The decision to award a Qobuzism is made unanimously by the Qobuz team. In most cases, a Qobuzism is given to a “crossover” album in the best sense of the term, in that it will speak to all of our users.

By awarding a Qobuzism, we aim to draw attention to standout albums across a wide range of genres. In theory a Qobuzism is intended to alert you to an artist’s debut which has ventured into unexplored territory; but albums which merit this distinction can, in practice, come from anywhere! In each instance Qobuz endorses the album entirely, working with the artist in order to give them the greatest exposure possible – both within and outside of Qobuz. 

What we love is to give our Qobuz users the chance to discover recordings which are not necessarily what they would normally go for.

Albums

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Electro - Released April 6, 2015 | Combien Mille Records

Hi-Res Distinctions 4F de Télérama - Qobuzism
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Electro - Released July 7, 2014 | Infectious

Hi-Res Distinctions The Qobuz Ideal Discography - Qobuzism
Even if they're not billed as a supergroup, the Acid's three members boast a formidable amount of talent (and other projects): Adam Freeland scored a hit single with 2003's breakbeat-driven "We Want Your Soul" and remixed songs by Orbital and Silversun Pickups, among others; along with his own intimate singer/songwriter fare, Ry X is also one half of Howling; and Steve Nalepa is also a composer, and professor of music technology. This wealth of skills and experience could have led to similarly overstuffed music, but the trio's full-length debut, Liminal, is remarkably restrained in its ever-shifting balance of indie, dance, and R&B. Indeed, the songs that first appeared on the Acid's self-titled EP sound downright lush compared to how spare and sculpted the rest the album is. "Animal" pairs the chiming, Durutti Column-esque guitars that have become a hallmark of this style with revving synths that sound like one part dubstep and one part motorcycle, while "Fame," with its beautiful juxtaposition of fizzy warmth and cool tones, might still be the Acid's most immediately engaging song. Tracks like these offer a gateway to more implosive moments such as "Clean" and "Red," both of which deliver graceful, elongated ebbs and flows that are miles away from the epic drops expected of 2010s dance music. The way the Acid incorporate elements of house and dubstep on Liminal borders on dream logic, particularly on "Veda," where a distant four-on-the-floor beat propels its meditations. Of course, they aren't the only ones fusing these sounds; How to Dress Well, the xx, and James Blake are just some of the most prominent artists working in similar territory. However, Freeland, Nalepa, and X may be the most eclectic in comparison to their contemporaries. Since the Acid boast two accomplished producers, Liminal always sounds intriguing, whether it's the sleek yet feral atmosphere of "Tumbling Lights," which evokes walking through a jungle at night, or the subtle building and blending of acoustic and electronic textures on "Basic Instinct" and "Ra." X's melancholic, Thom Yorke-like tenor is the fulcrum for these explorations, and he sounds at home in whatever backdrops Freeland and Nalepa give him. His storytelling also helps the Acid distinguish themselves from their peers, particularly on the aptly named "Creeper," where a narrative of uneasy desire ("I wanna touch you in a painted stall") unfurls over a pulsing, fractured track that conveys several kinds of tension. In theory, balance and restraint aren't the most exciting virtues for an album to possess, but in practice, Liminal's subtlety is confident and dynamic. ~ Heather Phares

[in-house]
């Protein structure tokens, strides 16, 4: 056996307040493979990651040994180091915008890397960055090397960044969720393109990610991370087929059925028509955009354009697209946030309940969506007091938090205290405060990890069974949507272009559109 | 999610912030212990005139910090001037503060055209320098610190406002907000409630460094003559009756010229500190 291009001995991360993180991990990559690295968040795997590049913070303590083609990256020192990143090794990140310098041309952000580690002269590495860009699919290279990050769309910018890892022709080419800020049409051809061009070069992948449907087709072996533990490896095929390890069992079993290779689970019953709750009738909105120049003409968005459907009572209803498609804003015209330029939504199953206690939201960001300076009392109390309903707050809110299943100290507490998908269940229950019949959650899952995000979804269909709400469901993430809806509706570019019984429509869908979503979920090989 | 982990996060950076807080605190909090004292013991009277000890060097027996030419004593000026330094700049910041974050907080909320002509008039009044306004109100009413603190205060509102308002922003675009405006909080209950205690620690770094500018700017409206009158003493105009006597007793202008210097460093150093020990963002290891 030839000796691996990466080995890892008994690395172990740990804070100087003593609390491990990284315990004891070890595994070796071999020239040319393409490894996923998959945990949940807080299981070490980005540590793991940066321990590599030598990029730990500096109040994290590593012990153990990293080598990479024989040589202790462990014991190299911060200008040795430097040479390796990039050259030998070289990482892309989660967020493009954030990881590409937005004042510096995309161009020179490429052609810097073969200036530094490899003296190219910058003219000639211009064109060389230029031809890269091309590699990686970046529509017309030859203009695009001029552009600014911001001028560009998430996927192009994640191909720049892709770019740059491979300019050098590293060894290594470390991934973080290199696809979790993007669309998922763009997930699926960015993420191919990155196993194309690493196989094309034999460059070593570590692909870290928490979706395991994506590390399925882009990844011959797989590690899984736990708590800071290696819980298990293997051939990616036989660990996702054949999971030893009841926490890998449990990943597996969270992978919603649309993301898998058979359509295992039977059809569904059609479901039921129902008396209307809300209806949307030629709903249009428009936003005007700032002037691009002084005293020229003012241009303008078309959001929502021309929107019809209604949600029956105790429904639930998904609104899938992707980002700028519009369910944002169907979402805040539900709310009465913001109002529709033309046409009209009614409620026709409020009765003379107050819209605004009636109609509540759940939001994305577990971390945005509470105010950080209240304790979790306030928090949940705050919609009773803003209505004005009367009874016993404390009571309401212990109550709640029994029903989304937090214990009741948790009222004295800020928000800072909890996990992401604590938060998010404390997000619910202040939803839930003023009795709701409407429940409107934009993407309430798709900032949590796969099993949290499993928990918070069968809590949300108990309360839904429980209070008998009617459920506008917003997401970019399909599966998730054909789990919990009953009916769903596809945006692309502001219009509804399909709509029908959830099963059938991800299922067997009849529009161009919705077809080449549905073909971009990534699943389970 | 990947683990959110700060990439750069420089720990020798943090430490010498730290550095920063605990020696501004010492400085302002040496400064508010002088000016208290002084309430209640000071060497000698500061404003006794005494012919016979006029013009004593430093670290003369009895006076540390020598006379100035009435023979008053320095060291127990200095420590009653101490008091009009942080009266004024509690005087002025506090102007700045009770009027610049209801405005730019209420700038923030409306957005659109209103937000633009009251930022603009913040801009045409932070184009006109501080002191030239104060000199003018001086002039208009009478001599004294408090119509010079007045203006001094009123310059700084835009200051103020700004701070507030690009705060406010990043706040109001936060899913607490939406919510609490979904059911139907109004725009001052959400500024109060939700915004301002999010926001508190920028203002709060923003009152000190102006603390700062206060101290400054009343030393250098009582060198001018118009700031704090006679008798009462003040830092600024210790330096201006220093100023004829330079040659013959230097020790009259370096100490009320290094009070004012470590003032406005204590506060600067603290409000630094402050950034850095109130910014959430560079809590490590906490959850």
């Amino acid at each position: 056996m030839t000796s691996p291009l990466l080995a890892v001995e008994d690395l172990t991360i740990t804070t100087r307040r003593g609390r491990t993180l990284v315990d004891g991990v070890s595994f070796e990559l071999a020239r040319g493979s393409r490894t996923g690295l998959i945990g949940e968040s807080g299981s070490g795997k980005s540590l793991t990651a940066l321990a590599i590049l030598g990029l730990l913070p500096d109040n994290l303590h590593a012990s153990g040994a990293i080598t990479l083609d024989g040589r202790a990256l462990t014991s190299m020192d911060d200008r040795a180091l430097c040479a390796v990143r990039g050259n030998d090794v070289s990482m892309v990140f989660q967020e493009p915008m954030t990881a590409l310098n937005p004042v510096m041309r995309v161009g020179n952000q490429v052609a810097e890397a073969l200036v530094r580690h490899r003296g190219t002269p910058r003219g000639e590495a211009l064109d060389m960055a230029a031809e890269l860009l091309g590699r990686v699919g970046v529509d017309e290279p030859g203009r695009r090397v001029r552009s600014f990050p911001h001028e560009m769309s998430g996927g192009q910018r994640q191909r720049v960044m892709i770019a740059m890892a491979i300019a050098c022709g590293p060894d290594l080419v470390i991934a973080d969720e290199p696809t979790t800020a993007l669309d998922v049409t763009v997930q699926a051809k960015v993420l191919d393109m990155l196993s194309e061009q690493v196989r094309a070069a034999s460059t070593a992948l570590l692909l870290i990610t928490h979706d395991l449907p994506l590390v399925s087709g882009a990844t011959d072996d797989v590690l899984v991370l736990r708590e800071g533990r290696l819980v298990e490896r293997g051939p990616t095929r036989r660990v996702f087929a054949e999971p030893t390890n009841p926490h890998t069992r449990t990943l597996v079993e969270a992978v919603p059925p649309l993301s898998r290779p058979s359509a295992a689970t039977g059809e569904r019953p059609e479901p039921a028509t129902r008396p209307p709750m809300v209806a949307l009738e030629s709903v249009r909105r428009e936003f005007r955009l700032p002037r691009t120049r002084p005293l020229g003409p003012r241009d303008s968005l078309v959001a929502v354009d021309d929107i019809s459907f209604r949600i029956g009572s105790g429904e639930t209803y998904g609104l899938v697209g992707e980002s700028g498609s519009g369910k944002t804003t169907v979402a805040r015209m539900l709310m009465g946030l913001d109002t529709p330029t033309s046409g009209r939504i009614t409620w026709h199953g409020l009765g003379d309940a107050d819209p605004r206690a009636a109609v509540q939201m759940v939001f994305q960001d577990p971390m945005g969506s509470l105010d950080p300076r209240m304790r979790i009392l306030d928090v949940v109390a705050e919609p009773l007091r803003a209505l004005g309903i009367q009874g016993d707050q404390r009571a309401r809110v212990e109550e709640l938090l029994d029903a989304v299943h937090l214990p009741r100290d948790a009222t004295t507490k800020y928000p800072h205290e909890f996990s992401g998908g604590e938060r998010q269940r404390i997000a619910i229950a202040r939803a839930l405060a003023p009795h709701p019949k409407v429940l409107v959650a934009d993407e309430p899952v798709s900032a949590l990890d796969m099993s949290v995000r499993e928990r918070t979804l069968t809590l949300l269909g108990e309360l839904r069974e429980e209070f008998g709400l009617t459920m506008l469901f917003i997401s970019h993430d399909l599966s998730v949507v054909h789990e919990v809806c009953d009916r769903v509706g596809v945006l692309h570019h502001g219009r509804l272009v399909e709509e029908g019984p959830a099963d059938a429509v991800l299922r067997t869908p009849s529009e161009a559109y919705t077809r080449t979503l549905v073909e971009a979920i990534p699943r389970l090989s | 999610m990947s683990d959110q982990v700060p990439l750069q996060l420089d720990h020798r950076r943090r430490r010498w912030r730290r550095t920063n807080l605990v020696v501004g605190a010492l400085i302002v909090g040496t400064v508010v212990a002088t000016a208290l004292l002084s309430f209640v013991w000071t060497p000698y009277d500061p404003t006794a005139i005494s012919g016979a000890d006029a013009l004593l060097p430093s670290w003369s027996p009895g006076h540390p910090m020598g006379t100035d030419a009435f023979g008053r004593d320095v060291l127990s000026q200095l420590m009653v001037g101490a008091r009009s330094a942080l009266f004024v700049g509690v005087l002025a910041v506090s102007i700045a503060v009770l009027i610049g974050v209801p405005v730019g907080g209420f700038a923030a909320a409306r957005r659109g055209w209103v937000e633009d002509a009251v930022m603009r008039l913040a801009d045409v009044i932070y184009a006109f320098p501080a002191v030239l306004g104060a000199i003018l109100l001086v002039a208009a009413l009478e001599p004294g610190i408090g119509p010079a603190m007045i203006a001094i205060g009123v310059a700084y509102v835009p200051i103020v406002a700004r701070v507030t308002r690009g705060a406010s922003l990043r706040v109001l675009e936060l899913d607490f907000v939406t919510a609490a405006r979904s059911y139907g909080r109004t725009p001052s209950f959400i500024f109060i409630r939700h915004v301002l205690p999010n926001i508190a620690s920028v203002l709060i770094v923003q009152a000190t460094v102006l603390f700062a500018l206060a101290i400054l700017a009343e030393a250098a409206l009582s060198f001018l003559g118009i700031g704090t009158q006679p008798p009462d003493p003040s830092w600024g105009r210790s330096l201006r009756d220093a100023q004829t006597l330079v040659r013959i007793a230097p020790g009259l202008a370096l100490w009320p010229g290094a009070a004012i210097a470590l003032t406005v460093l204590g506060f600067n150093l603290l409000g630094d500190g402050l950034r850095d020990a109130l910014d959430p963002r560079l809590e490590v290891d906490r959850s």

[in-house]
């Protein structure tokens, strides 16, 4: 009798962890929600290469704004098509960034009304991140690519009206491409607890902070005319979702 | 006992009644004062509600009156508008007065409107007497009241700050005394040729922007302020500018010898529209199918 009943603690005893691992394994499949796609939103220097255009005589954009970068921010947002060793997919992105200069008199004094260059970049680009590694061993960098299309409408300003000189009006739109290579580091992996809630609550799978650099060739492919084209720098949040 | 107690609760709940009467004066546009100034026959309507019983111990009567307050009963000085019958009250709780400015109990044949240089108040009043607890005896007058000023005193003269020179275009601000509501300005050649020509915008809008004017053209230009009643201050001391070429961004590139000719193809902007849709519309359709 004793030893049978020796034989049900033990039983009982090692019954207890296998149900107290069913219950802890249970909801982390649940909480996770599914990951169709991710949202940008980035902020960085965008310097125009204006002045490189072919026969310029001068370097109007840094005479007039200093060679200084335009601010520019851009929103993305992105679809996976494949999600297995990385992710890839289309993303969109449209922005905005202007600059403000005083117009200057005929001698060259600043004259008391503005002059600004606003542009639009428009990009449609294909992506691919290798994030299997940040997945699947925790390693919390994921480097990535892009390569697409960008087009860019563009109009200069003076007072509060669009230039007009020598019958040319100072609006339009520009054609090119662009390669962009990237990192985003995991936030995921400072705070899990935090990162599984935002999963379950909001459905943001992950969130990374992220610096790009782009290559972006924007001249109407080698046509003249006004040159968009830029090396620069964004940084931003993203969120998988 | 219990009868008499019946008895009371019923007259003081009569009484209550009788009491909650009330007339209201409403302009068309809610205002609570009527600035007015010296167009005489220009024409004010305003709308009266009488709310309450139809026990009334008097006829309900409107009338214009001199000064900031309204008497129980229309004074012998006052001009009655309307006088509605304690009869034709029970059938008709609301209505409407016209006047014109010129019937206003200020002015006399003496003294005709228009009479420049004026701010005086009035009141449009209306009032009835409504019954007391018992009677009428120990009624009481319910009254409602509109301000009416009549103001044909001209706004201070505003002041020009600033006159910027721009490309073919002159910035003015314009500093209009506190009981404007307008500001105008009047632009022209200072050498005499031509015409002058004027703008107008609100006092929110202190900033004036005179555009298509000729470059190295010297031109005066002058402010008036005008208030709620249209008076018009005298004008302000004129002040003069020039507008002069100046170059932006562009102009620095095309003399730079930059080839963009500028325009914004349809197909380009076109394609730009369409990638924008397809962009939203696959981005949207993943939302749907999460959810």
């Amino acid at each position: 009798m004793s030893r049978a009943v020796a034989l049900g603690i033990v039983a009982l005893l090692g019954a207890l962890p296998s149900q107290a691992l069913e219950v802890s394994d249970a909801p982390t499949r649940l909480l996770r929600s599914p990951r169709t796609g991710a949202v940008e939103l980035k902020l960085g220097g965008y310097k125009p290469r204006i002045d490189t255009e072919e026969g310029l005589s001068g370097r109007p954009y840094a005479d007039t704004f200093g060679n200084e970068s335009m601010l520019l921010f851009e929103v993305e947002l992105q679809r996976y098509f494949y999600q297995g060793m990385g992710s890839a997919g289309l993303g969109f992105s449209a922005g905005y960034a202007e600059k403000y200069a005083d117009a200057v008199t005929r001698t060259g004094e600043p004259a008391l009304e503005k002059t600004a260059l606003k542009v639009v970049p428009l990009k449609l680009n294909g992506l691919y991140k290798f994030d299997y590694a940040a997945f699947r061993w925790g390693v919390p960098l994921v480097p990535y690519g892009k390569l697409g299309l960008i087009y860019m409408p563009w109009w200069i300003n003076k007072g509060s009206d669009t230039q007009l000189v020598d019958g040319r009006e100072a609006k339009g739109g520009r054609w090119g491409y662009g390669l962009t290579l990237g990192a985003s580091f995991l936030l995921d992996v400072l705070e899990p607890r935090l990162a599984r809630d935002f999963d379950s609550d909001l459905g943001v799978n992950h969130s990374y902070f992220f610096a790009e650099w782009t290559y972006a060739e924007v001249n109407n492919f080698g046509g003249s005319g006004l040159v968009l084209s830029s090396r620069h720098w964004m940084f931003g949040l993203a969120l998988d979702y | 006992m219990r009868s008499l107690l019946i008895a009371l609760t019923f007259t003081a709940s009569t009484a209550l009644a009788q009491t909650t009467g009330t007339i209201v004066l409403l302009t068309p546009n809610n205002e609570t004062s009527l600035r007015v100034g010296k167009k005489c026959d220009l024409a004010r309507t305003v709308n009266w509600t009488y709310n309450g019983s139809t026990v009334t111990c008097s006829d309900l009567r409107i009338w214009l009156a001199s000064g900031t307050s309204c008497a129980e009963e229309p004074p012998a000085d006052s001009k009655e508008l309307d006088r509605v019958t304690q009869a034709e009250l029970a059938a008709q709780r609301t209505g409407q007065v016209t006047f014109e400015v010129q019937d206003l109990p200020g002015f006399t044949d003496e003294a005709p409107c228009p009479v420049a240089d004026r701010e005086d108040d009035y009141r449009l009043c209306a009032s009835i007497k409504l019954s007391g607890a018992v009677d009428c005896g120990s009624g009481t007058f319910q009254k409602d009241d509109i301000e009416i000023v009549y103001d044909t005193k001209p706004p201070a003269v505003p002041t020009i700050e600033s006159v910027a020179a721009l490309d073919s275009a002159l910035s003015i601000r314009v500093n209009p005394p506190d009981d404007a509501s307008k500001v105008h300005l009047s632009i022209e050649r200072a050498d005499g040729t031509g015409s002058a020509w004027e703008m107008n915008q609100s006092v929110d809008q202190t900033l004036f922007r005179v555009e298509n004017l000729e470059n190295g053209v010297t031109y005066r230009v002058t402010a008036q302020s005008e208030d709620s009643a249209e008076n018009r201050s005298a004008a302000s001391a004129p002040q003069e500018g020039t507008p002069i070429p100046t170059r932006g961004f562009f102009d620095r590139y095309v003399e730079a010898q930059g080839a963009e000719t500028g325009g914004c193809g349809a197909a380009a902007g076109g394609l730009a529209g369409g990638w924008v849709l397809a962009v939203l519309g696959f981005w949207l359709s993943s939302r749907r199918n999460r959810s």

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Electro - Released April 7, 2014 | Olsen Records

Hi-Res Distinctions Pitchfork: Best New Music - Qobuzism - Hi-Res Audio